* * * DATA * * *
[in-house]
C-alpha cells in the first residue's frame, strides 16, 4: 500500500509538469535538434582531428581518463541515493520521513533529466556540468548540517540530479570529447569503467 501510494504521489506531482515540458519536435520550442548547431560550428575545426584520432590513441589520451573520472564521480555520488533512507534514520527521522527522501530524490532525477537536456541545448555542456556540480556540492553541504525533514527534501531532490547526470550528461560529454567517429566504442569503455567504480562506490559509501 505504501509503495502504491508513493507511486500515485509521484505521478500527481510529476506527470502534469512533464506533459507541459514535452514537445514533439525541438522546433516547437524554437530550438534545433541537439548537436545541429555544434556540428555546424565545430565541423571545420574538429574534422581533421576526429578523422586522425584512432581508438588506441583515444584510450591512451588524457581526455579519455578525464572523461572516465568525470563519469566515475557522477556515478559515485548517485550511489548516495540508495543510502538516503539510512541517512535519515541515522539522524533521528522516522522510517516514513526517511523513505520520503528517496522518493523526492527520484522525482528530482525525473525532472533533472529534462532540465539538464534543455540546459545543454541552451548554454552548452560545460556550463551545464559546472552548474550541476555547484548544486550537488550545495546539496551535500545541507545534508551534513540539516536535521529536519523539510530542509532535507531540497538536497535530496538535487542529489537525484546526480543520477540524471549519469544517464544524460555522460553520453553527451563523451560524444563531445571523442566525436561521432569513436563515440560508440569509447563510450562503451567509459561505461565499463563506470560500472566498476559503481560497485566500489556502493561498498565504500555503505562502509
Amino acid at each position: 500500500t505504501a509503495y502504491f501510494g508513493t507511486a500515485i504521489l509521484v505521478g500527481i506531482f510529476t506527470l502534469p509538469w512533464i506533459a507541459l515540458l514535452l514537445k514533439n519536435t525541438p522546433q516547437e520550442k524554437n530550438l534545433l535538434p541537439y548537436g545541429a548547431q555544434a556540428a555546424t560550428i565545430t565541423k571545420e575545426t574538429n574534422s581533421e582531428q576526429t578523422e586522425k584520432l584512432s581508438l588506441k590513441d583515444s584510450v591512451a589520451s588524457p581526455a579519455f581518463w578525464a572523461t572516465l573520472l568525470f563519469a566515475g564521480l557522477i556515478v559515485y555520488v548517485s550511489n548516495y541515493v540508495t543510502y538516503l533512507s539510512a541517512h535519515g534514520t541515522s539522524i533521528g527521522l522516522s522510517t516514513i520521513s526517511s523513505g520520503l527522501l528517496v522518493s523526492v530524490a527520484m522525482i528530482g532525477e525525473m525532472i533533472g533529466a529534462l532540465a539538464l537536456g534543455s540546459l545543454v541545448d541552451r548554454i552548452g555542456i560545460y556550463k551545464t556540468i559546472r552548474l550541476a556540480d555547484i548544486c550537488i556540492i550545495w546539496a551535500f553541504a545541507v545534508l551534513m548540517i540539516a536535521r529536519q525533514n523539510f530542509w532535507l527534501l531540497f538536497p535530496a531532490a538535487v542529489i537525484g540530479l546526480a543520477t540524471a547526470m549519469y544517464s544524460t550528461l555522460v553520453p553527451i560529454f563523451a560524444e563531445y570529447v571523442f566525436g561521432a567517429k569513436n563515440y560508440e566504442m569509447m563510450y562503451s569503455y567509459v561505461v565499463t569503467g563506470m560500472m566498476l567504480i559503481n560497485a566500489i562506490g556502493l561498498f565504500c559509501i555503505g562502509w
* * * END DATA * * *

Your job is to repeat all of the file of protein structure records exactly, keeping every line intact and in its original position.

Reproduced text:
[in-house]
C-alpha cells in the first residue's frame, strides 16, 4: 500500500509538469535538434582531428581518463541515493520521513533529466556540468548540517540530479570529447569503467 501510494504521489506531482515540458519536435520550442548547431560550428575545426584520432590513441589520451573520472564521480555520488533512507534514520527521522527522501530524490532525477537536456541545448555542456556540480556540492553541504525533514527534501531532490547526470550528461560529454567517429566504442569503455567504480562506490559509501 505504501509503495502504491508513493507511486500515485509521484505521478500527481510529476506527470502534469512533464506533459507541459514535452514537445514533439525541438522546433516547437524554437530550438534545433541537439548537436545541429555544434556540428555546424565545430565541423571545420574538429574534422581533421576526429578523422586522425584512432581508438588506441583515444584510450591512451588524457581526455579519455578525464572523461572516465568525470563519469566515475557522477556515478559515485548517485550511489548516495540508495543510502538516503539510512541517512535519515541515522539522524533521528522516522522510517516514513526517511523513505520520503528517496522518493523526492527520484522525482528530482525525473525532472533533472529534462532540465539538464534543455540546459545543454541552451548554454552548452560545460556550463551545464559546472552548474550541476555547484548544486550537488550545495546539496551535500545541507545534508551534513540539516536535521529536519523539510530542509532535507531540497538536497535530496538535487542529489537525484546526480543520477540524471549519469544517464544524460555522460553520453553527451563523451560524444563531445571523442566525436561521432569513436563515440560508440569509447563510450562503451567509459561505461565499463563506470560500472566498476559503481560497485566500489556502493561498498565504500555503505562502509
Amino acid at each position: 500500500t505504501a509503495y502504491f501510494g508513493t507511486a500515485i504521489l509521484v505521478g500527481i506531482f510529476t506527470l502534469p509538469w512533464i506533459a507541459l515540458l514535452l514537445k514533439n519536435t525541438p522546433q516547437e520550442k524554437n530550438l534545433l535538434p541537439y548537436g545541429a548547431q555544434a556540428a555546424t560550428i565545430t565541423k571545420e575545426t574538429n574534422s581533421e582531428q576526429t578523422e586522425k584520432l584512432s581508438l588506441k590513441d583515444s584510450v591512451a589520451s588524457p581526455a579519455f581518463w578525464a572523461t572516465l573520472l568525470f563519469a566515475g564521480l557522477i556515478v559515485y555520488v548517485s550511489n548516495y541515493v540508495t543510502y538516503l533512507s539510512a541517512h535519515g534514520t541515522s539522524i533521528g527521522l522516522s522510517t516514513i520521513s526517511s523513505g520520503l527522501l528517496v522518493s523526492v530524490a527520484m522525482i528530482g532525477e525525473m525532472i533533472g533529466a529534462l532540465a539538464l537536456g534543455s540546459l545543454v541545448d541552451r548554454i552548452g555542456i560545460y556550463k551545464t556540468i559546472r552548474l550541476a556540480d555547484i548544486c550537488i556540492i550545495w546539496a551535500f553541504a545541507v545534508l551534513m548540517i540539516a536535521r529536519q525533514n523539510f530542509w532535507l527534501l531540497f538536497p535530496a531532490a538535487v542529489i537525484g540530479l546526480a543520477t540524471a547526470m549519469y544517464s544524460t550528461l555522460v553520453p553527451i560529454f563523451a560524444e563531445y570529447v571523442f566525436g561521432a567517429k569513436n563515440y560508440e566504442m569509447m563510450y562503451s569503455y567509459v561505461v565499463t569503467g563506470m560500472m566498476l567504480i559503481n560497485a566500489i562506490g556502493l561498498f565504500c559509501i555503505g562502509w